We are putting a personal spin on our final blog post for Black History Month 2022 and discussing the dearly departed Fitzroy Boyd.
Fitzroy Boyd was born in 1945 in Jamaica. In 1975 he immigrated to Canada and became a Transit Operator in Calgary. In the 1990s he became interested in Union stewardship. He worked his way up the ranks and became an Executive Board Member for Operations. He would also go on to become Chair of the Social Committee as well as a Representative on ATU’s Latino Caucus.
Fitzroy was well known for bringing a great deal of joy and warmth to his positions. One particular memory is of Fitzroy teaching some of the Northwest Conference delegates how to square dance before a Stampede Breakfast. He also planted a garden at the Union Office. Some of his rhubarb is still thriving! So much so that we have a couple retirees who stop in and ask to cut some to bring home for baking.
Fitzroy never backed down from a challenge he felt strongly about. One example is his desire to have the Union Office be non-smoking. This was at a time when not only was it acceptable to smoke inside while at work but, 50% of the Officers and 80% of the staff were smokers. Ever willing to come to a resolve, he agreed to better ventilation in the office, however when that didn’t prove to be effective, he was adamant about a smoking ban. He was able to convince enough of his fellow Executive Board Members that smoking was not something that should be done inside the office – and was successful in creating a non-smoking work environment at ATU Local 583.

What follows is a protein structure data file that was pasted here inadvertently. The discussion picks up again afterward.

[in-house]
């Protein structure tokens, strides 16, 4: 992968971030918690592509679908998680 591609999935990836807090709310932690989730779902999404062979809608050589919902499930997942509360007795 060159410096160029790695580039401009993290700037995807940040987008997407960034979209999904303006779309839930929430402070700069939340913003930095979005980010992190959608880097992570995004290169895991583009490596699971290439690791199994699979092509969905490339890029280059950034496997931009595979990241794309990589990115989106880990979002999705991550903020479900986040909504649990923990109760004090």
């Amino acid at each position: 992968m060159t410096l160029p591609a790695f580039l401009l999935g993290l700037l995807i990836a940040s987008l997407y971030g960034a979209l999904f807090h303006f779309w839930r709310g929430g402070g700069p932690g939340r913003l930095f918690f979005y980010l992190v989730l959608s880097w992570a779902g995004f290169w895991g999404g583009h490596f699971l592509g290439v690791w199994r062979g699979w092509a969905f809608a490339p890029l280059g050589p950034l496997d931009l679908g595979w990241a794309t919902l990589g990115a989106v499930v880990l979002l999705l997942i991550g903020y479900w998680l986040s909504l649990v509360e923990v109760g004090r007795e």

Another achievement was his being instrumental in creating fundraising opportunities within the Latino Caucus that still exist today.
Fitzroy was very involved in the local Caribbean community and was a long serving President for the Caribbean-Domino Ace Club. As with every group he was associated with, Fitzroy always managed to bridge the gap and have members of each of these groups associated with each other. His heritage was important to him and being engaged in that community was something he cherished and was proud to share.
Fitzroy brought a lot to ATU Local 583. Years after his passing he is still talked about, reminisced on and missed. We are so proud to have had someone as special as Brother Boyd working for Local 583.
Thank you for joining us these last four weeks for Black History Month. We hope the stories and information we’ve shared has struck a chord with each of you.